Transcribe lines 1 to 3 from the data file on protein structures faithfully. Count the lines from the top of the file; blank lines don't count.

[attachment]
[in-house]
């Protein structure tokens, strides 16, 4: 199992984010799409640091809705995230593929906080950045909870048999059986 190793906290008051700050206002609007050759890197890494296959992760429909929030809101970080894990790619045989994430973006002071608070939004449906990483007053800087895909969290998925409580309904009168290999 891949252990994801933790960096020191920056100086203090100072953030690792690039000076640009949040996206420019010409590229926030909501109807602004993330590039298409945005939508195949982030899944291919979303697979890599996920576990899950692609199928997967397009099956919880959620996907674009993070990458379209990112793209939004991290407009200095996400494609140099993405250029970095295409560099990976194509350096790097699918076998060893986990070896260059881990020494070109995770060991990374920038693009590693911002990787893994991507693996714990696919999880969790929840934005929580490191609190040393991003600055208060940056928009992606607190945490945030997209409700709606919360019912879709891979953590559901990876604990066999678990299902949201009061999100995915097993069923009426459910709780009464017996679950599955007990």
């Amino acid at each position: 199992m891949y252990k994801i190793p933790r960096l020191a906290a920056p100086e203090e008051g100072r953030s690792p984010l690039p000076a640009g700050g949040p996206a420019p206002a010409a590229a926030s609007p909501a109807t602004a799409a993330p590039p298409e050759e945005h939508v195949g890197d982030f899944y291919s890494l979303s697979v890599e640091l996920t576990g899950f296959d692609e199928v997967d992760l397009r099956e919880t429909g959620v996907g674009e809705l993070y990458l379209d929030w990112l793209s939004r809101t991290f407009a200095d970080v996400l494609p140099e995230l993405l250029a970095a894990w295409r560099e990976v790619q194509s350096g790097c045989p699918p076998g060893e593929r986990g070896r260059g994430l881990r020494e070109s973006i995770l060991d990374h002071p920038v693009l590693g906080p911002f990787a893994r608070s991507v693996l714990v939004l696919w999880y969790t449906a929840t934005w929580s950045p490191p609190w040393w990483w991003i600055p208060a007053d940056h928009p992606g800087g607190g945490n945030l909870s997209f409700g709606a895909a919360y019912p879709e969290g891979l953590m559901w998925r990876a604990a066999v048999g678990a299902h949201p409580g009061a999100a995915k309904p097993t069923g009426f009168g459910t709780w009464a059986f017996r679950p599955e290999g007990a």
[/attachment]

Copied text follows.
[in-house]
């Protein structure tokens, strides 16, 4: 199992984010799409640091809705995230593929906080950045909870048999059986 190793906290008051700050206002609007050759890197890494296959992760429909929030809101970080894990790619045989994430973006002071608070939004449906990483007053800087895909969290998925409580309904009168290999 891949252990994801933790960096020191920056100086203090100072953030690792690039000076640009949040996206420019010409590229926030909501109807602004993330590039298409945005939508195949982030899944291919979303697979890599996920576990899950692609199928997967397009099956919880959620996907674009993070990458379209990112793209939004991290407009200095996400494609140099993405250029970095295409560099990976194509350096790097699918076998060893986990070896260059881990020494070109995770060991990374920038693009590693911002990787893994991507693996714990696919999880969790929840934005929580490191609190040393991003600055208060940056928009992606607190945490945030997209409700709606919360019912879709891979953590559901990876604990066999678990299902949201009061999100995915097993069923009426459910709780009464017996679950599955007990």
């Amino acid at each position: 199992m891949y252990k994801i190793p933790r960096l020191a906290a920056p100086e203090e008051g100072r953030s690792p984010l690039p000076a640009g700050g949040p996206a420019p206002a010409a590229a926030s609007p909501a109807t602004a799409a993330p590039p298409e050759e945005h939508v195949g890197d982030f899944y291919s890494l979303s697979v890599e640091l996920t576990g899950f296959d692609e199928v997967d992760l397009r099956e919880t429909g959620v996907g674009e809705l993070y990458l379209d929030w990112l793209s939004r809101t991290f407009a200095d970080v996400l494609p140099e995230l993405l250029a970095a894990w295409r560099e990976v790619q194509s350096g790097c045989p699918p076998g060893e593929r986990g070896r260059g994430l881990r020494e070109s973006i995770l060991d990374h002071p920038v693009l590693g906080p911002f990787a893994r608070s991507v693996l714990v939004l696919w999880y969790t449906a929840t934005w929580s950045p490191p609190w040393w990483w991003i600055p208060a007053d940056h928009p992606g800087g607190g945490n945030l909870s997209f409700g709606a895909a919360y019912p879709e969290g891979l953590m559901w998925r990876a604990a066999v048999g678990a299902h949201p409580g009061a999100a995915k309904p097993t069923g009426f009168g459910t709780w009464a059986f017996r679950p599955e290999g007990a």